ERROR HANDLING

ERROR HANDLING

PL/SQL implements error handling with exceptions and exception handlers. Exceptions can be associated with oracle errors or with your own user-defined errors. By using exceptions and exception handlers, you can make your PL/SQL programs robust and able to deal with both unexpected and expected errors during execution.

ERROR TYPES

  • Compile-time errors
  •  Runtime errors

Errors that occur during the compilation phase are detected by the PL/SQL engine and reported back to the user, we have to correct them.

Runtime errors are detected by the PL/SQL runtime engine which can programmatically raise and caught by exception handlers.
Exceptions are designed for run-time error handling, rather than compile-time error handling.

HANDLING EXCEPTIONS
When exception is raised, control passes to the exception section of the block. The exception section consists of handlers for some or all of the exceptions. An exception handler contains the code that is executed when the error associated with the exception occurs, and the exception is raised.
Syntax:
EXCEPTION
When exception_name then
Sequence_of_statements;
When exception_name then
Sequence_of_statements;
When others then
Sequence_of_statements;
END;

EXCEPTION TYPES

  • Predefined exceptions
  • User-defined exceptions

PREDEFINED EXCEPTIONS
Oracle has predefined several exceptions that correspond to the most common oracle errors. Like the predefined types, the identifiers of these exceptions are defined in the STANDARD package. Because of this, they are already available to the program, it is not necessary to declare them in the declarative section.

 USER-DEFINED EXCEPTIONS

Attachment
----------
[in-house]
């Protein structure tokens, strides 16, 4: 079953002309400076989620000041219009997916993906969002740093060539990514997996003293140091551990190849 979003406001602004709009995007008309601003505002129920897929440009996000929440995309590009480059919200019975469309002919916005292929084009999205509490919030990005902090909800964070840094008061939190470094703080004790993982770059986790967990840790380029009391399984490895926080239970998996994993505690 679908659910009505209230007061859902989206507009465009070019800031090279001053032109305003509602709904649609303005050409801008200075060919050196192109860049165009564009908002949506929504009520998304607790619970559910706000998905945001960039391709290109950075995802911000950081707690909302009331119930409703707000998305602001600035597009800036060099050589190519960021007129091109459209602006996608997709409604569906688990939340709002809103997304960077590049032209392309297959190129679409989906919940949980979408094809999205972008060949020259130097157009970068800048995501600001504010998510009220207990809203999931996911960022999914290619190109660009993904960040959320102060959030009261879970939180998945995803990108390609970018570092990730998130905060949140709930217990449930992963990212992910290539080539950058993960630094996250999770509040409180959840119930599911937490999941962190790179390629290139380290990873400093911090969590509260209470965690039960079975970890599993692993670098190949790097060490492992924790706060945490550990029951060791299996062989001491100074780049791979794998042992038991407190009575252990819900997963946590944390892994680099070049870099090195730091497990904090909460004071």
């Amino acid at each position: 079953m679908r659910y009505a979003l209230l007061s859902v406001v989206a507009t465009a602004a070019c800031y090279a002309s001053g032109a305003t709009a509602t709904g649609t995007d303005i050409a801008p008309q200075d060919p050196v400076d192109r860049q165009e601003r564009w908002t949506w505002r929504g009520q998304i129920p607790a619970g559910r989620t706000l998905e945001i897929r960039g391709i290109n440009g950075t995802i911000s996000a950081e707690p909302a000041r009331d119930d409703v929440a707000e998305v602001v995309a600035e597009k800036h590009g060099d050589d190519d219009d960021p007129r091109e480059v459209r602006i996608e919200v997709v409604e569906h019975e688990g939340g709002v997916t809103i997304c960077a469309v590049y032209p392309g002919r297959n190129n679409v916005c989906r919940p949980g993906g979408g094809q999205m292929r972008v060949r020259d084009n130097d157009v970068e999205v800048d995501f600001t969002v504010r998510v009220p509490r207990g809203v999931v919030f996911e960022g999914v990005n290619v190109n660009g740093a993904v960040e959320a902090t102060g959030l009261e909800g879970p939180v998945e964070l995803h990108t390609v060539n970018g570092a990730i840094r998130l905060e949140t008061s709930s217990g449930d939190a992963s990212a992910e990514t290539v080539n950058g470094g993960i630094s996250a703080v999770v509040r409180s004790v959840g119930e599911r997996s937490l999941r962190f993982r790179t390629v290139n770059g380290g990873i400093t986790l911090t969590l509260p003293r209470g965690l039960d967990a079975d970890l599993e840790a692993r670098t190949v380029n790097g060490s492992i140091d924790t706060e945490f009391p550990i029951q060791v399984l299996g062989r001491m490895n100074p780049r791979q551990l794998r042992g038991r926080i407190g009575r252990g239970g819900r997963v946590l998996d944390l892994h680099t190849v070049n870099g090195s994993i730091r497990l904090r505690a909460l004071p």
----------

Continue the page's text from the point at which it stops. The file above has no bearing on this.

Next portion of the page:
A user-defined exception is an error that is defined by the programmer. User-defined exceptions are declared in the declarative secion of a PL/SQL block. Just like variables, exeptions have a type EXCEPTION and scope.

RAISING EXCEPTIONS
User-defined exceptions are raised explicitly via the RAISE statement.

 BULIT-IN ERROR FUNCTIONS

SQLCODE AND SQLERRM
1 SQLCODE returns the current error code, and SQLERRM returns the current error message text;
2 For user-defined exception SQLCODE returns 1 and SQLERRM returns “user-deifned exception”.
3 SQLERRM wiil take only negative value except 100. If any positive value other than 100 returns non-oracle exception.

 DBMS_UTILITY.FORMAT_ERROR_STACK

1 The built-in function, like SQLERRM, returns the message associated with the current error.
2 It differs from SQLERRM in two ways:
3 Its length is not restricted; it will return the full error message string.
4 You can not pass an error code number to this function; it cannot be used to return the message for a random error code.

 DBMS_UTILITY.FORMAT_CALL_STACK

This function returns a formatted string showing the execution call stack inside your PL/SQL application. Its usefulness is not restricted to error management; you will also find its handy for tracing the exectution of your code. You may not use this function in exception block.

 DBMS_UTILITY.FORMAT_ERROR_BACKTRACE

It displays the execution stack at the point where an exception was raised. Thus , you can call this function with an exception section at the top level of your stack and still find out where the error was raised deep within the call stack.

 EXCEPTION_INIT PRAGMA

Using this you can associate a named exception with a particular oracle error. This gives you the ability to trap this error specifically, rather than via an OTHERS handler.
Syntax:
PRAGMA EXCEPTION_INIT(exception_name, oracle_error_number);

 RAISE_APPLICATION_ERROR

You can use this built-in function to create your own error messages, which can be more descriptive than named exceptions.
Syntax:
RAISE_APPLICATION_ERROR(error_number, error_message,, [keep_errors_flag]);
The Boolean parameter keep_errors_flag is optional. If it is TRUE, the new error is added to the list of errors already raised. If it is FALSE, which is default, the new error will replace the current list of errors.

 EXCEPTION PROPAGATION

Exceptions can occur in the declarative, the executable, or the exception section of a PL/SQL block.

EXCEPTION RAISED IN THE EXECUATABLE SECTION
Exceptions raised in execuatable section can be handled in current block or outer block.

EXCEPTION RAISED IN THE DECLARATIVE SECTION

Exceptions raised in the declarative secion must be handled in the outer block.

 EXCEPTION RAISED IN THE EXCEPTION SECTION

Exceptions raised in the declarative secion must be handled in the outer block.

 RESTRICTIONS

  • You can not pass exception as an argument to a subprogram.

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